Why Inclusiveness will Lead Democrats to Victory

Andre Lucas, Co-Copy Editor

Ten of the qualifying Democrats took the stage at the fifth Democratic presidential debate on Wednesday Oct. 20, moderated by MSNBC and The Washington Post. The candidates that have qualified were former Vice President Joe Biden, Sen. Bernie Sanders, Sen. Elizabeth Warren, South Bend, Indiana mayor Pete Buttigeig, Sen. Kamala Harris, Sen. Cory Booker, Rep. Tulsi Gabbard, Sen. Amy Klobuchar, entrepreneur Andrew Yang, and philanthropist Tom Steyer.


Though several of the candidates, such as Harris, Gabbard, Booker, Biden, and Buttigeig, sparred with each other over their differing policy views or their past records throughout the debate, there was more of an emphasis on unity, which was long overdue given the fact that the different factions in the party cause division when deciding which direction should the Democrats move toward – a more moderate or a progressive platform?


Even though I identify as a conservative Republican, I have personally felt for a while that the party was better off as more moderate, for a centrist message would help Democrats gain more traction with moderates, independents, and conservatives, which has happened before when President Obama built the Obama Coalition in his 2008 presidential campaign.


The need for reestablishing the Obama Coalition was mentioned several times throughout the debate starting with Sen. Kamala Harris, who claimed that is how Democrats won the White House in 2008 and in 2012, and I feel she was right, for Democrats need to be the party that includes everyone, especially their strongest supporters – African American voters.


During the debate, Sen. Harris noted that the Democratic party has taken black voters for granted due to low voter turnout in the African American community in the 2016 presidential election, which was caused by a lack of excitement. 


This is a perilous situation for Democrats to be in given that 72 percent of African Americans have voted Democratic on average in the last 12 presidential elections, according to a poll conducted by FiveThirtyEight. If black voters continue to feel isolated and unenthusiastic about Democrats, then the party should not expect to win in 2020 without the bulk of their electorate.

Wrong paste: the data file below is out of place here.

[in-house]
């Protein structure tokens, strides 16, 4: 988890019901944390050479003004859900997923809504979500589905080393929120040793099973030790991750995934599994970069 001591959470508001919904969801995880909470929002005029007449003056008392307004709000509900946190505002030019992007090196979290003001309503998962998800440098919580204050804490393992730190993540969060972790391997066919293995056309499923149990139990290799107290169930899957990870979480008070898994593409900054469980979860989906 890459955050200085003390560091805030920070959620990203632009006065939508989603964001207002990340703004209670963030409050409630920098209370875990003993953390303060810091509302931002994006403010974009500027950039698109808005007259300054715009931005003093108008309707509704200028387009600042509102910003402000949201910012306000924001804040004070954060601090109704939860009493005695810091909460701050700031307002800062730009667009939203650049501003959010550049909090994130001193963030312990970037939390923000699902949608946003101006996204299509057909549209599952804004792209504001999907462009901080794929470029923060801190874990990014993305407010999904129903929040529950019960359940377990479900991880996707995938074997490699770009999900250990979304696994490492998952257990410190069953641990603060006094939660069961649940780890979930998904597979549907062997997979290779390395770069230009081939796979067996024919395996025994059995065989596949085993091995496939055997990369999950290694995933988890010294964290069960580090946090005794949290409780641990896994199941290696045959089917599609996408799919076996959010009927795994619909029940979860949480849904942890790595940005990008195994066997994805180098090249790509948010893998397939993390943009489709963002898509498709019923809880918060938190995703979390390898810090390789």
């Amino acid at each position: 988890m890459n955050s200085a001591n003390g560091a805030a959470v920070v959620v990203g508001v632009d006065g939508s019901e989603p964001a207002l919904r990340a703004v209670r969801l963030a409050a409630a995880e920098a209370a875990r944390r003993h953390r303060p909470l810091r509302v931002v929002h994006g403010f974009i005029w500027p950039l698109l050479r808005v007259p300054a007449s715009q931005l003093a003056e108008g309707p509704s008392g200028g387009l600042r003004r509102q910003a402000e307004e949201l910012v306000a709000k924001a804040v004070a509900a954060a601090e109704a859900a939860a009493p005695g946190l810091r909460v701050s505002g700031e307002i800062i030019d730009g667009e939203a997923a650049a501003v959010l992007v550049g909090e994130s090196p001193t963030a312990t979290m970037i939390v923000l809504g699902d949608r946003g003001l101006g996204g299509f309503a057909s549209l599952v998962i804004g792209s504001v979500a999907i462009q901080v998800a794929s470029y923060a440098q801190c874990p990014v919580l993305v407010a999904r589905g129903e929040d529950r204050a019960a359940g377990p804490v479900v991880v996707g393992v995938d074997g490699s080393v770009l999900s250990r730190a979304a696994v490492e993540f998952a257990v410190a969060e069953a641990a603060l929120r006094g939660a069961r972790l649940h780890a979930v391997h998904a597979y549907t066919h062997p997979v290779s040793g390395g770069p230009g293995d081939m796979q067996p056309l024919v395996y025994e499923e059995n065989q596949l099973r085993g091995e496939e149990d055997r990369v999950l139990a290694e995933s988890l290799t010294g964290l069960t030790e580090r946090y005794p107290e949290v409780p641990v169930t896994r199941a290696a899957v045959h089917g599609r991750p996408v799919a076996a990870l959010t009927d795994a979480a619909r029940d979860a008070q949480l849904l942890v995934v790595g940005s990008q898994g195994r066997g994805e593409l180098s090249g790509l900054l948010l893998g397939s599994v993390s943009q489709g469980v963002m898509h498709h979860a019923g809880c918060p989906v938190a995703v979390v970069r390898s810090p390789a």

Moreover, Democrats must reopen its doors to its moderate and conservative members, such as Louisiana Governor John Bel Edwards, a noted conservative and pro-life Democrat, who just won reelection on Nov. 17 and is known for signing into law the states newest anti-abortion bill, immensely reducing access to abortions.


Towards the end of the debate, Sen. Warren was asked if she thought about whether the party should be open to politicians like Gov. Edwards. Besides stating that the government should not intervene in a woman’s right to choose, she deliberately did not respond to the question as if it were unimportant, but it was due to the rising progressive wing in the party, which is leaving the future of moderate Democrats in question.


Granted, Sen. Amy Klobuchar mentioned the fact that the American people are with the Democratic party on the issue, saying that 70 percent of Americans support abortion and 90 percent of Americans support funding for Planned Parenthood. However, Democrats need to answer for the remaining 30 percent of Americans who are pro-life, for I believe they should be represented as well if the Democrats want to be the party of tolerance.


Furthermore, on the issue of voting, I agree to an extent with the candidates’ policies. For example, Mayor Buttigieg introduced his plan to have automatic voter registration, stop voter suppression, and end gerrymandering, which is so vital to democracy, for these initiatives will return the power of voting to the American people. 


However, I do not agree entirely with Tom Steyer’s proposal to restructure our democracy by transitioning from a republic to direct democracy by allowing, for instance, the people to vote directly for laws instead of members of Congress. He also calls for building coalitions of ordinary Americans to increase voter turnout in elections, which is the benevolent side of his plan, but reshaping America’s democracy completely in my view is a shift too far to the left, which will not lead to a Democratic victory in 2020 since Republicans already label Democrats as socialists.


Aside from a few of the issues the Democratic nominee will face in 2020, the Democratic Party has a more important issue to confront – unifying the country. In the previous debates, Democrats were divided on which direction they should move towards ideologically. I fundamentally believe that a more moderate agenda is the best choice for the party, not because I feel a centrist message will carry them to victory, but because I think centrism will send a message of unity to the whole nation and heal the wounds of a deeply divided and polarized America.